The Weight of Our Sky(10)

He smacks me on the side of my head, none too gently. “Oi. You deaf? Melayu atau Cina?”


The voice is loud, older, and it rings out from the non-Malay half of the theater.

“Hah?” The man turns; I turn; the entire auditorium turns to see where it’s coming from.

“She’s Eurasian.” The speaker is a Chinese lady in her midfifties, her dark hair pulled back into a neat bun, her elegant blue cheongsam scattered with tiny pink flowers. She walks calmly toward us. “You know. Eurasian. Serani. She’s one of my neighbors’ girls. We live near Petaling Jaya.”

The man snorts disbelievingly. “Then why can’t she tell me so herself? No voice? Or no brain?”

“Can’t you see how frightened she is? You think it’s easy to talk to you?” She sniffs. “I see your face; I also would be scared to talk to you.”

There is a pause, and the man seems to think this over, staring at the auntie, who meets his gaze unflinchingly. Then he shrugs. “Fine, Auntie, you win. Take her home.” He turns to the Chinese and Indian moviegoers. “In fact, you can all go. Bye-bye. Have a nice night.”

The non-Malays quickly file toward the exits, none of them daring to look at the desperate faces of those they leave behind. The soft sounds of sobbing waft over from the huddled Malays—twelve in all.

I can’t do it. I can’t go. I can’t leave Saf.

“What about them?” I say loudly, trying to keep the tremor from my voice. “What will happen to them?”

Silence. Everyone seems to freeze. Then the sounds of harsh laughter. “Only what they deserve, girl,” the man tells me, smiling that vicious smile.

The auntie jabs me in the small of my back. “Come, girl, I take you home, come.”

“No!” I squirm at her touch, looking desperately back at Saf. “I can’t leave her! I can’t leave my friend!” A hand lands gently on my shoulder as the auntie leans forward to whisper in my ear. “Girl,” she says, “it’s no good staying, it will mean you both die instead of just one. Listen, please, come with me.” The hand drags me away, steering my reluctant feet to the door.

The men begin to move toward the little group then, with all the menacing grace of hunters stalking their prey. I can taste the salt of my own tears on my lips. I’m sorry, I mouth over and over again. I’m sorry, I’m sorry, I’m so, so sorry.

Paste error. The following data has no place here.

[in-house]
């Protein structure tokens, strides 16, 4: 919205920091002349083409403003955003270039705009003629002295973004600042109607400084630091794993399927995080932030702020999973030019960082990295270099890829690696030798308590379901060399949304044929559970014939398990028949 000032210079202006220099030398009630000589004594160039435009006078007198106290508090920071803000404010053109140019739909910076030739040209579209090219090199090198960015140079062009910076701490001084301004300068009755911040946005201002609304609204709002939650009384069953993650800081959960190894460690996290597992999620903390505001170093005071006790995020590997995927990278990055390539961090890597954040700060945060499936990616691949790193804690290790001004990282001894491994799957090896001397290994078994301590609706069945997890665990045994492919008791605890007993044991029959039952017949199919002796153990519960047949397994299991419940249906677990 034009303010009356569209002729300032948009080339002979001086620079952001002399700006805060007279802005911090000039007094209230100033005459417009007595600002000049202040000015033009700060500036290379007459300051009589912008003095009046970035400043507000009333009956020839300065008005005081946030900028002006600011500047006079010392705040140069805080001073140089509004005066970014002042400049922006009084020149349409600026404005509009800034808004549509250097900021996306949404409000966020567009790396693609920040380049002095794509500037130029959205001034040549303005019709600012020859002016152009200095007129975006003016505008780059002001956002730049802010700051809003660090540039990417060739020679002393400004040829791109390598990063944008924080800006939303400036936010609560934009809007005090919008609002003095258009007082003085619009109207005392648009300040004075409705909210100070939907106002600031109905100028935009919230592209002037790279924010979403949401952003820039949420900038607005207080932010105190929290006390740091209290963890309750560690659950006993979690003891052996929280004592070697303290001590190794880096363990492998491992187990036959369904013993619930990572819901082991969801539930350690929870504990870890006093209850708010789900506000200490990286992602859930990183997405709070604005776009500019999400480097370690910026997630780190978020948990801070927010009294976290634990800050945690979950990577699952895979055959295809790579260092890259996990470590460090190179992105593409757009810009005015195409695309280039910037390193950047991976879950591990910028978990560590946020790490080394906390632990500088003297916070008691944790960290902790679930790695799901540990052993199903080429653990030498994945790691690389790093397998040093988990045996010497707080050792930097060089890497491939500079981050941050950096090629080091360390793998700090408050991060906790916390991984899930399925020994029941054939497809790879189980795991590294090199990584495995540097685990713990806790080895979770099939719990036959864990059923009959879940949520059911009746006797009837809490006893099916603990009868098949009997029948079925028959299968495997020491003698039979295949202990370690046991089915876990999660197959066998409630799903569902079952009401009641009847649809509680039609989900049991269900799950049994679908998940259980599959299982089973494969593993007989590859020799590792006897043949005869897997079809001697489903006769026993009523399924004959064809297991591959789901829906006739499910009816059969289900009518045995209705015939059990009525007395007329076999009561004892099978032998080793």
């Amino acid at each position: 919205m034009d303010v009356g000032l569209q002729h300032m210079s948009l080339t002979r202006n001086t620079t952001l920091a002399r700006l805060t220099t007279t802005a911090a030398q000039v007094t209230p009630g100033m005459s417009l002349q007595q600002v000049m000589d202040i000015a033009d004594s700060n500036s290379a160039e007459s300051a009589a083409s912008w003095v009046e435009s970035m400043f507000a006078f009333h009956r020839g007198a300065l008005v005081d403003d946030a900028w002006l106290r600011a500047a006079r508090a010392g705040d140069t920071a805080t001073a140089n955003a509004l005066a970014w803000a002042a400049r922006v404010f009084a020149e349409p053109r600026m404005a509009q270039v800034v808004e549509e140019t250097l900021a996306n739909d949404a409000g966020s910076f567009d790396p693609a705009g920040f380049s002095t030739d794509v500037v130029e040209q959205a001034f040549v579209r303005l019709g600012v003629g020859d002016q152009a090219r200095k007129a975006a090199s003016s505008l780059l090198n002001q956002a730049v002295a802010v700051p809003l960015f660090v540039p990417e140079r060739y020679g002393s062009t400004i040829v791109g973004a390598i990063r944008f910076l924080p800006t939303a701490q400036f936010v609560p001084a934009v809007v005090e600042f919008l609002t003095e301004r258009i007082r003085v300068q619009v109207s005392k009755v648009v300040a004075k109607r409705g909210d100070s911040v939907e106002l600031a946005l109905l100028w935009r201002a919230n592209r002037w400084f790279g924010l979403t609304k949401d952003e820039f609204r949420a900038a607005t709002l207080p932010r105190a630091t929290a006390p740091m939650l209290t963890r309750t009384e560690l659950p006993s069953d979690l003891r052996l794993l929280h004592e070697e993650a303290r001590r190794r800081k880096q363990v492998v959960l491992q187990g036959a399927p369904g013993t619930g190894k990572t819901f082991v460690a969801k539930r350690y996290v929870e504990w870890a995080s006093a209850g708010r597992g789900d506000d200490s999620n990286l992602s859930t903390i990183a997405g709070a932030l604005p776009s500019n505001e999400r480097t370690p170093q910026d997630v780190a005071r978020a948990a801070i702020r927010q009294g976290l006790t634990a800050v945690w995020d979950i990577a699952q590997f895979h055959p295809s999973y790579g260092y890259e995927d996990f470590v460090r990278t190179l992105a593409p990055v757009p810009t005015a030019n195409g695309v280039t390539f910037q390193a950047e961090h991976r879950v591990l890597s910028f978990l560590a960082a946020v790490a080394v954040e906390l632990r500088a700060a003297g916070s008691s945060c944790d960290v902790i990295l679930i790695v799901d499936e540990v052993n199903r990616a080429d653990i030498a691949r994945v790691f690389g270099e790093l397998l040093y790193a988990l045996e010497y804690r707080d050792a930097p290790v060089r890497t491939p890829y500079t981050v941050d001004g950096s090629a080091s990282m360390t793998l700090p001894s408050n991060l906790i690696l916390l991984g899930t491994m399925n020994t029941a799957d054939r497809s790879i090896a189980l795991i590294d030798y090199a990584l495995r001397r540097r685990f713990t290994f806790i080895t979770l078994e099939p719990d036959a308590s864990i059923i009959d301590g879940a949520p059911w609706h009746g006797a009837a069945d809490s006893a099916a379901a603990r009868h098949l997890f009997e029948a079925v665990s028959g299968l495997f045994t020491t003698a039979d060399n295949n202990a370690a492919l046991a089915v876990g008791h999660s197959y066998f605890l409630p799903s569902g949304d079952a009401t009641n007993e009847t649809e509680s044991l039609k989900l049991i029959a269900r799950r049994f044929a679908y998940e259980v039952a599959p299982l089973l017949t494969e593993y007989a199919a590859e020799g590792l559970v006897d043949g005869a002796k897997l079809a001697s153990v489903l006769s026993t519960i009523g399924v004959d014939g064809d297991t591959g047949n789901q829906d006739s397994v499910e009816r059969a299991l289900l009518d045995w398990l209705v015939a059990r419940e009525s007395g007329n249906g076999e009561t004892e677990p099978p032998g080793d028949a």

The last thing I see as I turn back is Saf’s pale, frightened face, her eyes huge with despair and unshed tears, her hand outstretched in mute appeal.

Then the doors close, and there is nothing but the heavy weight of oppressive silence.



I’m on my knees, gulping air, a million pinpricks of pain shooting through my arms and legs. Spots dance in intricate patterns in front of my eyes, and my thoughts are racing so fast I don’t feel like I can ever keep up. From far, far away, through the fog of pain and panic, I can hear a voice: “Are you all right? Girl, are you all right?” A hand on my shoulder, shaking me gently, then harder, then harder still. “Aiya, girl, get up, get up!”

“I can’t breathe,” I manage to choke out. “I can’t breathe.” The Djinn has me in a viselike grip, his arms like steel bands squeezing against my ribs, forcing the air out of my lungs. The street echoes with my rasping and wheezing. Through the dancing spots I can just make out the auntie’s kindly face hovering beside me.

“You can,” she says simply. “Just take your time. I wait here with you.” And she sits next to me primly in her fitted blue dress, for all the world as if we’re waiting for tea to be served.

Tap your fingers three times on your right knee, three times on your left, three times with your right foot, three times with your left. Again. Three times right knee, three times left . . .

It takes thirty-three sets of this for me to feel right again, except Saf is gone and nothing will ever feel right again, ever. I am shaky and exhausted and want nothing more than to evaporate into tears and nothingness.

“Are you finished?”

I jump; I’ve been so focused on the numbers that I’d honestly forgotten she was even there. “Um. Yes?”

Did she see me? Has she been watching me this entire time? I can feel an ugly hot flush creeping across my face and down my neck. You’re not supposed to be seen. You’re never supposed to be seen.

I’ve gotten used to keeping my little quirks hidden. I’m pretty smart anyway, but it doesn’t take a genius to realize that to be inflicted with djinns ranks right up there as among the worst things that can happen to you when you’re sixteen years old and studying in an all-girls’ school. Girls are vicious creatures. You could tie your hair wrong one day and be ostracized by your friends the next. Your mother could come to school dressed in an embarrassing outfit one morning and by that afternoon you could be the butt of jokes for the entire school. To be different is to be mocked mercilessly. Be unique at your own peril.

Every day for me is like its own special, specific challenge: find ways to appease the Djinn and his voracious appetite for numbers, without letting anyone realize that I’m doing it. Finger-and toe-tapping is easy enough to explain away—Oh, that lesson was so boring, I had to move around to keep myself from falling asleep! Sometimes I get too engrossed in getting the numbers right; Oh, just daydreaming, I say, dropping some hints about a boy and smiling mysteriously, letting everyone assume I’m another silly girl getting starry-eyed over the opposite sex. I tap my tongue with my teeth, blink my eyes in sync with my counting, chant numbers in my head, count words in textbooks, tap with my fingers hidden in my pocket or with my toes encased safely in my canvas school shoes. Safe. Nobody ever has to find out my secret.

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